universities there are of course countless tech forums online, chat
rooms, art projects that frame themselves as self-organized
universities, online repositories and more that constitute learning
communities. But that does not replace the complex layers of education
and sharing that take place in a graduate university context. In Europe
there are a few places that do amazing work in that area (i.e. DeWaag,
V2) but that does not change the fact that most educational work still
takes place in universities. Some people spit fire when they talk about
academia. I like and appreciate many of them very much. But I still
wonder, and respectfully ask, if there is not a bit of personal
biography-driven reasoning behind such total rejection. Perhaps this
argumentation relates first of all to personal life style choices?

>>John wrote (in 1998):
>>"the revolution will  not be televised, it will simply be a praxis
>>embedded in the network that is community. the occupation is of the
>>network, is of each other's lives, is of being, is of body, it is of it
>>all." neoscenes is about the creation of personal spaces where-in the
>>individual realizes the potential of individual and collaborative
>>creativity. it is about seizing the opportunity presented by the
>>internet and contemporary tele-communications to create active spaces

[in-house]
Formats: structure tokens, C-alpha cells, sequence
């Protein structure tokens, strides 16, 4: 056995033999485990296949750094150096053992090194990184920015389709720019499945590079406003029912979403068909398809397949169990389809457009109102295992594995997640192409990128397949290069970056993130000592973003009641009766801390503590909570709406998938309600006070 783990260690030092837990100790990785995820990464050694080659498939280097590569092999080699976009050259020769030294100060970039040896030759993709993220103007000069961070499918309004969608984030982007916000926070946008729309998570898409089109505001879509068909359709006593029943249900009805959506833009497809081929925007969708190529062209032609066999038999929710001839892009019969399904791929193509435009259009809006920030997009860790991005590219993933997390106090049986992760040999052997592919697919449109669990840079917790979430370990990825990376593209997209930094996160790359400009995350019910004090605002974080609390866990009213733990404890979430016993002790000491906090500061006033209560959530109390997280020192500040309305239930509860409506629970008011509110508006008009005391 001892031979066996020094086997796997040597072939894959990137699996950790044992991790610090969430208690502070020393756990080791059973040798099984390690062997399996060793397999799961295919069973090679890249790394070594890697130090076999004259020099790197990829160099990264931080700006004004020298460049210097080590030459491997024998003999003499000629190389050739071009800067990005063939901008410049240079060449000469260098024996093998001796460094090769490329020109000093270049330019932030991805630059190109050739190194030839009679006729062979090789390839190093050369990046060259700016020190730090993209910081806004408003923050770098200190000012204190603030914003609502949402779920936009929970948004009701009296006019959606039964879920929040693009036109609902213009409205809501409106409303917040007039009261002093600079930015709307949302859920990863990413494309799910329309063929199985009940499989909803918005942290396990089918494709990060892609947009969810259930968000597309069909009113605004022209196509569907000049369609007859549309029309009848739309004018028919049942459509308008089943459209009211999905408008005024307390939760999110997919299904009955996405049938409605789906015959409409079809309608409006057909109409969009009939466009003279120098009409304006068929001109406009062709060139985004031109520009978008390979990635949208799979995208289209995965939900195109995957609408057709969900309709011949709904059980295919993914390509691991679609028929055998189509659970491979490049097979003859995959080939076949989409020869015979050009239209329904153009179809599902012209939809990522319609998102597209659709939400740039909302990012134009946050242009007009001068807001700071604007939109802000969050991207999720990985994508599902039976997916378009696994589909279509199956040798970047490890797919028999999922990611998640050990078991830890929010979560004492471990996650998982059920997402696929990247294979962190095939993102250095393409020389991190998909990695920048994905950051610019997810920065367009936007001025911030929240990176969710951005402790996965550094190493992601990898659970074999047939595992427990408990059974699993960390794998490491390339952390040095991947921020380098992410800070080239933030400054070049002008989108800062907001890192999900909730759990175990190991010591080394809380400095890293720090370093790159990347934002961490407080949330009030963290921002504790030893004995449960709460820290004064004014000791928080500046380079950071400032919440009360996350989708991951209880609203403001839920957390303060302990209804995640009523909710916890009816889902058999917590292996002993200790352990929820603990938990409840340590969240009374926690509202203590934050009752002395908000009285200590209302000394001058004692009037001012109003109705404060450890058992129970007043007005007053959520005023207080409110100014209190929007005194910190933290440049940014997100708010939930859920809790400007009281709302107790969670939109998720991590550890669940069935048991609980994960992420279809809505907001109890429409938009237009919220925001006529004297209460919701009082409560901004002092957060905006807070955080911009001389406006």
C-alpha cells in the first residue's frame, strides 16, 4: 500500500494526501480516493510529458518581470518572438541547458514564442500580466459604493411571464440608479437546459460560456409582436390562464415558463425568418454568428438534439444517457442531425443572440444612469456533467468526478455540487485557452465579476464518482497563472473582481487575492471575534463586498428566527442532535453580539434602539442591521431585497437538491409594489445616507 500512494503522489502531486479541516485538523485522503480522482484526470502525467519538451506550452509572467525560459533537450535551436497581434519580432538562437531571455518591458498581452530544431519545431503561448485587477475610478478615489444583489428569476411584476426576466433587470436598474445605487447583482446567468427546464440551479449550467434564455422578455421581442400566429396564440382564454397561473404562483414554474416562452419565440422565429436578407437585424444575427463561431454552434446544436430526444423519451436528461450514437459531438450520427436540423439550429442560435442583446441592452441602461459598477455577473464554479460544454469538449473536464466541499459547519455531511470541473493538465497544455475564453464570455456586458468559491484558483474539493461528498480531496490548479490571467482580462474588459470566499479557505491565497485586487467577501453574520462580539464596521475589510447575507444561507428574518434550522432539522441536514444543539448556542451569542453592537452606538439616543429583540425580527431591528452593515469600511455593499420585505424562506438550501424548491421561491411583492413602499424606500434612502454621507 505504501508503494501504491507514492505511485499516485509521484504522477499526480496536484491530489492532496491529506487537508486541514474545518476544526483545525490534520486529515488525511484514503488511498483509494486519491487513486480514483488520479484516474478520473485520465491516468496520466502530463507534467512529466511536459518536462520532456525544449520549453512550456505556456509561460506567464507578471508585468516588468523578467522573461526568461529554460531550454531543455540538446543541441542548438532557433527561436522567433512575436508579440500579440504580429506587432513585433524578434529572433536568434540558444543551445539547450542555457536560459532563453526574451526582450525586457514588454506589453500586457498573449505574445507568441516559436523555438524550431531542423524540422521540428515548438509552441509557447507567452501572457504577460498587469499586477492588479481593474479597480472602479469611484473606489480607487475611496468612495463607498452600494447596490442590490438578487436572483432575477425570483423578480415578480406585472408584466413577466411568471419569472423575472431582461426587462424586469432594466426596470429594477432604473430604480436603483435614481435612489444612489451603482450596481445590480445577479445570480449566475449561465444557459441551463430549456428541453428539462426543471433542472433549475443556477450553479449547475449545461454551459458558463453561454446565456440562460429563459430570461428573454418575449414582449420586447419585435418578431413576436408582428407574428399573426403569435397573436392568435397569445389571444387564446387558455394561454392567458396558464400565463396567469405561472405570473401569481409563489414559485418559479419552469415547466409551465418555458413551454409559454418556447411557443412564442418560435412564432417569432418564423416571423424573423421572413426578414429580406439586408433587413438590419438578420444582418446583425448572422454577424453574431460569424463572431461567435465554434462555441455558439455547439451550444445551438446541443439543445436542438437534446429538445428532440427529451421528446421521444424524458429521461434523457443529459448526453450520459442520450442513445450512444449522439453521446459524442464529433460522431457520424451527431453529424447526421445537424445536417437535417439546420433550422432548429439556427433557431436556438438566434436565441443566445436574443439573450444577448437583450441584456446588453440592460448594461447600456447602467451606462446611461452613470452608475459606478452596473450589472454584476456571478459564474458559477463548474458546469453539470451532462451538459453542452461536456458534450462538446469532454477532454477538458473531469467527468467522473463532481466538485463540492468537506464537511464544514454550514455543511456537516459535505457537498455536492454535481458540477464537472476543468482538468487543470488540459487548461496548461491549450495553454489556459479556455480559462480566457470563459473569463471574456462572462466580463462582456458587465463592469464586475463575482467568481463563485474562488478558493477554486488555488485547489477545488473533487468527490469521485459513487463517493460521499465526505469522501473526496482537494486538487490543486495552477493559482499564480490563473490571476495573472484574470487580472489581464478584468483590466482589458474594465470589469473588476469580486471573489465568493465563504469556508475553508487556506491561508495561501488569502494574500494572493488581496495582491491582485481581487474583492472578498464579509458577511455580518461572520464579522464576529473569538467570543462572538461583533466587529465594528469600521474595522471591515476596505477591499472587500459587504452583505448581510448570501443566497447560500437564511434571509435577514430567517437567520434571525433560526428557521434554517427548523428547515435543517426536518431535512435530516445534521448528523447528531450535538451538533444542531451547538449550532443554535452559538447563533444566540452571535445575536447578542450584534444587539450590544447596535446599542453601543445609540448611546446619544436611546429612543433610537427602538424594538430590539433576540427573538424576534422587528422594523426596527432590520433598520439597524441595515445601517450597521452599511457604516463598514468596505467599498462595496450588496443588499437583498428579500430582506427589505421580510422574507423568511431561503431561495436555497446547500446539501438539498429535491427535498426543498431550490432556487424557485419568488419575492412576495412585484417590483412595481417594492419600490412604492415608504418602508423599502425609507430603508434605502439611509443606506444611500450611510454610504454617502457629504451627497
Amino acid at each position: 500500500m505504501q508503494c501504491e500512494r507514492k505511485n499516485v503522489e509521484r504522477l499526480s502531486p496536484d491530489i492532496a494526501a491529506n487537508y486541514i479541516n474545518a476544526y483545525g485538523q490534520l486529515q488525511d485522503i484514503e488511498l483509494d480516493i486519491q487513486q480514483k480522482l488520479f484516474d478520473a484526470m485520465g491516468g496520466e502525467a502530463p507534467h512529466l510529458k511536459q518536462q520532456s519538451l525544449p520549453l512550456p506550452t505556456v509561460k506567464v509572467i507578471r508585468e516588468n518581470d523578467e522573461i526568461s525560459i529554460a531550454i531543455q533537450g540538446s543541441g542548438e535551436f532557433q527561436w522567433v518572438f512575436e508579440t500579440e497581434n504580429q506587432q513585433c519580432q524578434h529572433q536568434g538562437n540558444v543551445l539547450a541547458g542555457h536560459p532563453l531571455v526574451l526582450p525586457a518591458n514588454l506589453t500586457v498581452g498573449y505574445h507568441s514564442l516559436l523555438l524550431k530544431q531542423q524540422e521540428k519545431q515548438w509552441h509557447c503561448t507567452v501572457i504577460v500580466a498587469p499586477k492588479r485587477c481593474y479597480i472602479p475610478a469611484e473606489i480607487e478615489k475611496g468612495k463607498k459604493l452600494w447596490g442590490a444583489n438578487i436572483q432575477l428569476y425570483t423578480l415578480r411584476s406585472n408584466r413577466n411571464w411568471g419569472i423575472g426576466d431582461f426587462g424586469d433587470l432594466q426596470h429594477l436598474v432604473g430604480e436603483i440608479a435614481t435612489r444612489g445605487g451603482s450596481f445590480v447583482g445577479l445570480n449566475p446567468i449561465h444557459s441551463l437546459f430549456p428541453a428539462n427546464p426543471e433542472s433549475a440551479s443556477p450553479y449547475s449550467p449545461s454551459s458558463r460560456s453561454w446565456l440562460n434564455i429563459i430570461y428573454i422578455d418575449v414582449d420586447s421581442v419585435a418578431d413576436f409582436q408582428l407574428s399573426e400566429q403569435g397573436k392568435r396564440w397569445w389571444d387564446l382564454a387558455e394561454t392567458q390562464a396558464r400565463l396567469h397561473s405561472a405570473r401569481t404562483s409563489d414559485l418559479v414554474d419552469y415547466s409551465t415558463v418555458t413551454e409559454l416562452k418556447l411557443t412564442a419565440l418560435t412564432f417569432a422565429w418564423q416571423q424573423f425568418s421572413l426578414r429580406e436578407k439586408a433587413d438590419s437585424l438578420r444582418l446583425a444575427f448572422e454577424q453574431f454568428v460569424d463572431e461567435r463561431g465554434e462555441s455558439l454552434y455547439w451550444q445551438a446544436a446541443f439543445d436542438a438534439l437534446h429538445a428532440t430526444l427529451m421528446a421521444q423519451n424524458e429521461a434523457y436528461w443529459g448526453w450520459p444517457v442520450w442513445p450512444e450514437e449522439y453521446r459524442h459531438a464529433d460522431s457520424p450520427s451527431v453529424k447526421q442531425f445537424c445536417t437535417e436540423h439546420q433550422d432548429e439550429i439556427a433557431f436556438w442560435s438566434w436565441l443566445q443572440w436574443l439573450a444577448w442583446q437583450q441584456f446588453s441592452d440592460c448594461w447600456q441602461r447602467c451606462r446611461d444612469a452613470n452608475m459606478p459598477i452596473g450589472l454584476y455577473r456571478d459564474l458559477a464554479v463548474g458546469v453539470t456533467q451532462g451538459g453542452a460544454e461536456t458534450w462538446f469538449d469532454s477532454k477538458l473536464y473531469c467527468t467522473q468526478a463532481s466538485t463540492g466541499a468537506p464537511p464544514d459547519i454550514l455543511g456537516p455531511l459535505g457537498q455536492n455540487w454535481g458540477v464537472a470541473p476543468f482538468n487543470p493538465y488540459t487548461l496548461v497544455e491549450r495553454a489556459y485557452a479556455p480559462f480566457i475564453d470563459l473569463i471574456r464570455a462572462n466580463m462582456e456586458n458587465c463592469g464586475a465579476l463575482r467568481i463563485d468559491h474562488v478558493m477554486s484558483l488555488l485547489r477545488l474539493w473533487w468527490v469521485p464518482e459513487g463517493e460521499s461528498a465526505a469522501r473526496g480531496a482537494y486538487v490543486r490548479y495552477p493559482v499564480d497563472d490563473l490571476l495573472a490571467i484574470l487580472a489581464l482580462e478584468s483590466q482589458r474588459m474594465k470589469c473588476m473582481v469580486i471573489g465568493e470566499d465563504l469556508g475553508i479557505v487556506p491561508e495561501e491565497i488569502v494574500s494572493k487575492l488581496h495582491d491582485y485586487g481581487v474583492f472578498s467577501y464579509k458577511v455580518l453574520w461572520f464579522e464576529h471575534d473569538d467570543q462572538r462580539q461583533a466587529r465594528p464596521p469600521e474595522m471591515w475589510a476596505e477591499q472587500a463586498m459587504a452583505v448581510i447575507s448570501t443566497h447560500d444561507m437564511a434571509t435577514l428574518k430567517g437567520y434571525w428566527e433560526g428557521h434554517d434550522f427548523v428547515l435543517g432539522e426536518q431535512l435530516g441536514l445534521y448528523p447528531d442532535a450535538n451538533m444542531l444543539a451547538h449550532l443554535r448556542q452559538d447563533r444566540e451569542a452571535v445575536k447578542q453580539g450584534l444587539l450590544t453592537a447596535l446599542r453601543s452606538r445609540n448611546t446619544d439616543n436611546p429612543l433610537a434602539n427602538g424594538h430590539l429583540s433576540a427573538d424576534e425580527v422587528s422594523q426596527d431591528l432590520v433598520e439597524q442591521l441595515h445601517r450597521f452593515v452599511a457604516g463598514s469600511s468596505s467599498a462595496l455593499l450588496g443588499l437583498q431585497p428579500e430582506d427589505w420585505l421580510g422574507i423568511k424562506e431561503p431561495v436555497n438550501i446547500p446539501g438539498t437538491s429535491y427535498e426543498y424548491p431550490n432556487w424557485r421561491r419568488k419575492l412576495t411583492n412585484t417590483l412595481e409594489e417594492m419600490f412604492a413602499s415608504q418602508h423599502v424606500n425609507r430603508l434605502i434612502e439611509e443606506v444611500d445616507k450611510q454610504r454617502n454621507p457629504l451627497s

>>that are autonomous of the traditional 'institutions of higher
>>learning'. it is about sharing."

This is an impressive statement, especially given the year that it was
written. Bey's TAZ meets network culture. I definitely see the value and
power of collaborative, distributed research. This list (and many
others) in a way does just that. There are wide fields of possibility
indeed. Alternative or parallel economies of sharing have to be reckoned
with. The potential is in the exchange of information and of group
formation online. But does that replace the heated debate in the
university cafeteria or the seminar room? I believe that a skillful
enmeshed structure would work best. For me, this discussion is not
motivated by a death wish for the university. There are already islands
of autonomy within "institutions of higher learning." Rather than
pursuing an, perhaps, utopian extra-institutional position, I argue for
cross-pollination between online groups and brick and mortar
institutions. I am particularly interested in ways in which bootstrap
initiatives can influence and perhaps even subvert traditional,
corporate, educational institutions.


iDC -- mailing list of the Institute for Distributed Creativity
iDC at bbs.thing.net

List Archive:

mail2web - Check your email from the web at
http://mail2web.com/ .

More information about the iDC mailing list